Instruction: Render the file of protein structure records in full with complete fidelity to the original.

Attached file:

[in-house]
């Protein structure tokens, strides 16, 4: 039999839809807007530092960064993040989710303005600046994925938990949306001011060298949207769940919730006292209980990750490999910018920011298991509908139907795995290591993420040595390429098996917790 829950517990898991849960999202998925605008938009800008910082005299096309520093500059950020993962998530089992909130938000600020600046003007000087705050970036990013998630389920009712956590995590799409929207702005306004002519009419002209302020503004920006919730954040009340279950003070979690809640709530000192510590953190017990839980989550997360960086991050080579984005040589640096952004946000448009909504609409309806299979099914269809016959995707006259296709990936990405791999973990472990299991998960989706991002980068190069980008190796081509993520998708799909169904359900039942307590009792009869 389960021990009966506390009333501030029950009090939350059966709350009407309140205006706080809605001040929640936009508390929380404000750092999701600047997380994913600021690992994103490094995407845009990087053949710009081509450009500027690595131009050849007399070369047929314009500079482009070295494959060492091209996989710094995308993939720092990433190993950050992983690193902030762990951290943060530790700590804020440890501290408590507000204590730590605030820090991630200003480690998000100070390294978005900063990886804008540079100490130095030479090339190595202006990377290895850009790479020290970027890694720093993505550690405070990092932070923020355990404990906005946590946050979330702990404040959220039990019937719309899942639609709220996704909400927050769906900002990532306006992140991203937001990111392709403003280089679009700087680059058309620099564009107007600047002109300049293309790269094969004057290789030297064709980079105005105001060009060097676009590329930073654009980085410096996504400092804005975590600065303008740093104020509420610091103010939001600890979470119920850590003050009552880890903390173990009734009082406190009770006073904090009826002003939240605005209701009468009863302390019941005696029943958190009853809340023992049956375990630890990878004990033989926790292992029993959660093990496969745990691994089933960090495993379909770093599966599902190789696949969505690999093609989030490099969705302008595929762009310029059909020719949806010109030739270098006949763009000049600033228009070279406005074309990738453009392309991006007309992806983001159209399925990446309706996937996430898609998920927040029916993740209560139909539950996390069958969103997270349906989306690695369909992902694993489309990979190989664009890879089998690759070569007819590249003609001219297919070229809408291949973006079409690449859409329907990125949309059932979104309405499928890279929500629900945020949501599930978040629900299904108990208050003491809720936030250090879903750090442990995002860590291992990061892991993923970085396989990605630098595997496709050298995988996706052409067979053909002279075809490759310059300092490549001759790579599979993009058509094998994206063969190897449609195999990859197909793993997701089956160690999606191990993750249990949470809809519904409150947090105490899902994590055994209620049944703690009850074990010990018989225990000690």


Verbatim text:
[in-house]
């Protein structure tokens, strides 16, 4: 039999839809807007530092960064993040989710303005600046994925938990949306001011060298949207769940919730006292209980990750490999910018920011298991509908139907795995290591993420040595390429098996917790 829950517990898991849960999202998925605008938009800008910082005299096309520093500059950020993962998530089992909130938000600020600046003007000087705050970036990013998630389920009712956590995590799409929207702005306004002519009419002209302020503004920006919730954040009340279950003070979690809640709530000192510590953190017990839980989550997360960086991050080579984005040589640096952004946000448009909504609409309806299979099914269809016959995707006259296709990936990405791999973990472990299991998960989706991002980068190069980008190796081509993520998708799909169904359900039942307590009792009869 389960021990009966506390009333501030029950009090939350059966709350009407309140205006706080809605001040929640936009508390929380404000750092999701600047997380994913600021690992994103490094995407845009990087053949710009081509450009500027690595131009050849007399070369047929314009500079482009070295494959060492091209996989710094995308993939720092990433190993950050992983690193902030762990951290943060530790700590804020440890501290408590507000204590730590605030820090991630200003480690998000100070390294978005900063990886804008540079100490130095030479090339190595202006990377290895850009790479020290970027890694720093993505550690405070990092932070923020355990404990906005946590946050979330702990404040959220039990019937719309899942639609709220996704909400927050769906900002990532306006992140991203937001990111392709403003280089679009700087680059058309620099564009107007600047002109300049293309790269094969004057290789030297064709980079105005105001060009060097676009590329930073654009980085410096996504400092804005975590600065303008740093104020509420610091103010939001600890979470119920850590003050009552880890903390173990009734009082406190009770006073904090009826002003939240605005209701009468009863302390019941005696029943958190009853809340023992049956375990630890990878004990033989926790292992029993959660093990496969745990691994089933960090495993379909770093599966599902190789696949969505690999093609989030490099969705302008595929762009310029059909020719949806010109030739270098006949763009000049600033228009070279406005074309990738453009392309991006007309992806983001159209399925990446309706996937996430898609998920927040029916993740209560139909539950996390069958969103997270349906989306690695369909992902694993489309990979190989664009890879089998690759070569007819590249003609001219297919070229809408291949973006079409690449859409329907990125949309059932979104309405499928890279929500629900945020949501599930978040629900299904108990208050003491809720936030250090879903750090442990995002860590291992990061892991993923970085396989990605630098595997496709050298995988996706052409067979053909002279075809490759310059300092490549001759790579599979993009058509094998994206063969190897449609195999990859197909793993997701089956160690999606191990993750249990949470809809519904409150947090105490899902994590055994209620049944703690009850074990010990018989225990000690």